Rich Frye
 

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Discussion Starter · #12 ·
I can see where you're coming from Bill. I've thought of pairing her up a couple of times, but I really would like to emphasize this pattern in the hobby, if possible. It could be that this is a locality-related pattern, specific to the micro-habitat the frog was collected from, but who really knows? She'll get a mate eventually, though, even if I can't get a male with similar markings.
I really don't think that this pattern will dissolve with age or supplementation with paprika, however. She's at least 2 years old and gets paprika supplementation with every feeding, so I think this patterns gonna stick.
As far as her behavior goes, she's MUCH more shy than the rest of the Bris. She's been housed alone for about 8 months, but was shy even when she had tank-mates.
 
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Randy,

I'm sure the flcking will remain, but the red coloration is highly likely to comeback. The pattern you are seeing doesn't necessarily point to a locality as, like I stated earlier, the diversity is very high. Even if you were to pair her up with a male of nearly identical pattern, the offspring are not guarunteed to posses this same trait and may come out looking totally different. Right now, the hobby needs more pumilio period....not just select pumilio of a specific pattern.

-Bill J.
 
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The male BriBri that has been mentioned in this thread is much larger/fuller and much more red now than in the pictures already posted. I definately wouldn't call him blood red, but much more red than he looks in Melisa's photos. He gained weight quickly and his red came back fairly slowly even without any color additives like paprika. We have recently started adding paprika to some of our supplements and he is reddening up even more. If anyone would like to post a picture of him for me, I can e-mail you a current picture of him. His picture will also be posted on our up-coming website.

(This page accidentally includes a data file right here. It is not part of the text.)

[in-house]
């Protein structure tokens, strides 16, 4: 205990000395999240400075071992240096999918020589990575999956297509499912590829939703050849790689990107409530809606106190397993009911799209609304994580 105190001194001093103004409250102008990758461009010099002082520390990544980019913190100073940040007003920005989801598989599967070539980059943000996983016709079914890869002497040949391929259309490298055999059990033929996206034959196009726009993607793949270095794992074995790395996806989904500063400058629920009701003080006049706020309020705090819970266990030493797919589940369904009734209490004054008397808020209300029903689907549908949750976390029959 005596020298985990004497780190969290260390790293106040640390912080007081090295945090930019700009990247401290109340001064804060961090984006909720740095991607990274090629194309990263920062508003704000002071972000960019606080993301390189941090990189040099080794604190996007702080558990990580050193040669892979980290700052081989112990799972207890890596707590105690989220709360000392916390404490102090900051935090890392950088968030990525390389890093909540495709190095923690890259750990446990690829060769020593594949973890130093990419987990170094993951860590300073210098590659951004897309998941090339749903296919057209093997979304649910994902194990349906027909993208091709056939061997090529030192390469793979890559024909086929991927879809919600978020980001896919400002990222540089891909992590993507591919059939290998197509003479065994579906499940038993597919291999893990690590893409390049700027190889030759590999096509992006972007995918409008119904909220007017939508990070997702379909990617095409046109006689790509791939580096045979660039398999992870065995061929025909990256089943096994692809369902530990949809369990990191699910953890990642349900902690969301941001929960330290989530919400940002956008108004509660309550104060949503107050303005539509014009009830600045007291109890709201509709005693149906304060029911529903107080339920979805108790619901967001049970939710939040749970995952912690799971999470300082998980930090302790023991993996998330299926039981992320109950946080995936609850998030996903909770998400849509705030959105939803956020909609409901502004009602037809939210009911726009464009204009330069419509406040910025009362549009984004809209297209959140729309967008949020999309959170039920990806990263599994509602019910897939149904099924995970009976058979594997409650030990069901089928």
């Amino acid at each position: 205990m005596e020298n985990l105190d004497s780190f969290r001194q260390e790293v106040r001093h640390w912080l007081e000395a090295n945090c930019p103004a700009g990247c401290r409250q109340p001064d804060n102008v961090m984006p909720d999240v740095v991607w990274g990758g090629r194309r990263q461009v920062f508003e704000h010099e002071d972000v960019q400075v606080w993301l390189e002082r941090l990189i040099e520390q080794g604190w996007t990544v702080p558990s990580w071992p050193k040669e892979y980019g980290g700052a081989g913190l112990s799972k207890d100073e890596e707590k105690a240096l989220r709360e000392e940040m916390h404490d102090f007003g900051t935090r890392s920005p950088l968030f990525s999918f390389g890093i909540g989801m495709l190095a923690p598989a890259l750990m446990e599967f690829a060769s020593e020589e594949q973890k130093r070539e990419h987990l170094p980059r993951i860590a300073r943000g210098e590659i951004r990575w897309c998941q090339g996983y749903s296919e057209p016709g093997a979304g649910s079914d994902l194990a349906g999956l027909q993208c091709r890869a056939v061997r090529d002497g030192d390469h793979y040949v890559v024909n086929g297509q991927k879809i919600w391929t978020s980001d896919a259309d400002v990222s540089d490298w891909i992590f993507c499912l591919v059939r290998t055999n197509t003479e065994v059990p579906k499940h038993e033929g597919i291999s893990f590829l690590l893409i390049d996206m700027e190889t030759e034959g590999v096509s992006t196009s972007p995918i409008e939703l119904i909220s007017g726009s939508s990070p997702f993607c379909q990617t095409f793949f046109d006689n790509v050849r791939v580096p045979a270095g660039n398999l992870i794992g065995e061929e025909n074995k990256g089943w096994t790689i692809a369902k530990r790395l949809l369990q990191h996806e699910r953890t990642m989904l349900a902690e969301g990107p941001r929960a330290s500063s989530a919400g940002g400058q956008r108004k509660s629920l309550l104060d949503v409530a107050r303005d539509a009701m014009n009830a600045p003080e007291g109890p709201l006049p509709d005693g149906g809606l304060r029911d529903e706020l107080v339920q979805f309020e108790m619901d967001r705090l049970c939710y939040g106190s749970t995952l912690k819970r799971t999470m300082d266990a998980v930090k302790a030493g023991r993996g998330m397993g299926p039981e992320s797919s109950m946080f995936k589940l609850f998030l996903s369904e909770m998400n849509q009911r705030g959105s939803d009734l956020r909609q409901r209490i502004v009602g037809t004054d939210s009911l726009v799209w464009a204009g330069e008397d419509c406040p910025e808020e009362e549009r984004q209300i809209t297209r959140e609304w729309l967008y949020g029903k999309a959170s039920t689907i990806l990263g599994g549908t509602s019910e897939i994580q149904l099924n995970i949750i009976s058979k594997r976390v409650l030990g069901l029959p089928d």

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Dr. Frye,


Actually, that picture that Melissa posted was of the female, not the male. This particular pair used to be in my care before I passed them on to Melissa. The male was a very dark redish orange when I had him.

-Bill J.
 

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Discussion Starter · #18 ·
Bill, if you've got a male Bri Bri begging for a mate, let me know :wink:
But seriously, I've produced many more females than males so far, so females aren't exactly scarce over here. In other words, I've got my choice of which female does and doesn't mate, since males seem to be a little more difficult to come by. I merely choose which girl gets the boy. I've never seen a Bri Bri with as much reticulation as this one, and I feel that it would be an awful waste to wash this pattern out. Pattern does hold true with these guys. Not nearly as much as Tinctorius, but parental features most definitely have an impact on Pumilio offspring phenotypes.
 
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Here are a couple of pictures of that male Bri Bri that was mentioned earlier that Bill used to own. Enjoy.








Rich Frye